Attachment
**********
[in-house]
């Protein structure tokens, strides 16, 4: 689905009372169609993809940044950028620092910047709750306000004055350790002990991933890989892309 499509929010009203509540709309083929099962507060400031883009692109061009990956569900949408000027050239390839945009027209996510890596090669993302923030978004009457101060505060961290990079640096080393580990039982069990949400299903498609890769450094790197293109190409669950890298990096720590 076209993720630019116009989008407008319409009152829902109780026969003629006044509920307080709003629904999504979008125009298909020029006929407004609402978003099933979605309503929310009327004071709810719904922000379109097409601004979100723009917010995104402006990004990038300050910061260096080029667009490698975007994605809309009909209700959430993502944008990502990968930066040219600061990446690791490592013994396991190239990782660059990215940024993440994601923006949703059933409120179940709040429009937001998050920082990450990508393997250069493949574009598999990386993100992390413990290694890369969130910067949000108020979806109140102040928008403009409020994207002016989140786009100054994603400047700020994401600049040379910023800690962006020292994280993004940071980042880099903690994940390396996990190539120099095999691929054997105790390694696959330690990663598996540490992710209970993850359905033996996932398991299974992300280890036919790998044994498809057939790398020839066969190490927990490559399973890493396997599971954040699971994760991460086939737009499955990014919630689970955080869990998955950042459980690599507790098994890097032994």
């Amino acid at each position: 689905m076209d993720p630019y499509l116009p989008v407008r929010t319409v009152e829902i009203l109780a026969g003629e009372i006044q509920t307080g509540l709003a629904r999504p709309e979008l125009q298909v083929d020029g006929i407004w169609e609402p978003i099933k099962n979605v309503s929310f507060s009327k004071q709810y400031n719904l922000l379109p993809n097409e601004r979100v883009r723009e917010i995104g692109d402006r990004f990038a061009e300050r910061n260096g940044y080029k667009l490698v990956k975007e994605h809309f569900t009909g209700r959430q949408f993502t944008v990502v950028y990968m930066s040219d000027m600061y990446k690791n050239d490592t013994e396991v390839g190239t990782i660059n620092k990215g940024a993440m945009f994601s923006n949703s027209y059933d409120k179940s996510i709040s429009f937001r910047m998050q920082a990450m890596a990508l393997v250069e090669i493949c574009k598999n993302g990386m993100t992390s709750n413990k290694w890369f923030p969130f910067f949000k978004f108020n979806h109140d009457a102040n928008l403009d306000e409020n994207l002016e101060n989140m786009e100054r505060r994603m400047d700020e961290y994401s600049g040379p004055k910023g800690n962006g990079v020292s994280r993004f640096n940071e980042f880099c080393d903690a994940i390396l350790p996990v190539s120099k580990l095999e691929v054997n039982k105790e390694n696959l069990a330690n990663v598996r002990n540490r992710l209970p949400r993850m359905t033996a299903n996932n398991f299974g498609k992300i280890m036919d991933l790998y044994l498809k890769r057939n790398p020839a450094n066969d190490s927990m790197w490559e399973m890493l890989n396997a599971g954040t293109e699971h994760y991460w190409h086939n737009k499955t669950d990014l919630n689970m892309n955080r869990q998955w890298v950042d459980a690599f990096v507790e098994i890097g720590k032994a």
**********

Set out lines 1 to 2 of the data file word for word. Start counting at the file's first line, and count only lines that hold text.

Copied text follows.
[in-house]
């Protein structure tokens, strides 16, 4: 689905009372169609993809940044950028620092910047709750306000004055350790002990991933890989892309 499509929010009203509540709309083929099962507060400031883009692109061009990956569900949408000027050239390839945009027209996510890596090669993302923030978004009457101060505060961290990079640096080393580990039982069990949400299903498609890769450094790197293109190409669950890298990096720590 076209993720630019116009989008407008319409009152829902109780026969003629006044509920307080709003629904999504979008125009298909020029006929407004609402978003099933979605309503929310009327004071709810719904922000379109097409601004979100723009917010995104402006990004990038300050910061260096080029667009490698975007994605809309009909209700959430993502944008990502990968930066040219600061990446690791490592013994396991190239990782660059990215940024993440994601923006949703059933409120179940709040429009937001998050920082990450990508393997250069493949574009598999990386993100992390413990290694890369969130910067949000108020979806109140102040928008403009409020994207002016989140786009100054994603400047700020994401600049040379910023800690962006020292994280993004940071980042880099903690994940390396996990190539120099095999691929054997105790390694696959330690990663598996540490992710209970993850359905033996996932398991299974992300280890036919790998044994498809057939790398020839066969190490927990490559399973890493396997599971954040699971994760991460086939737009499955990014919630689970955080869990998955950042459980690599507790098994890097032994």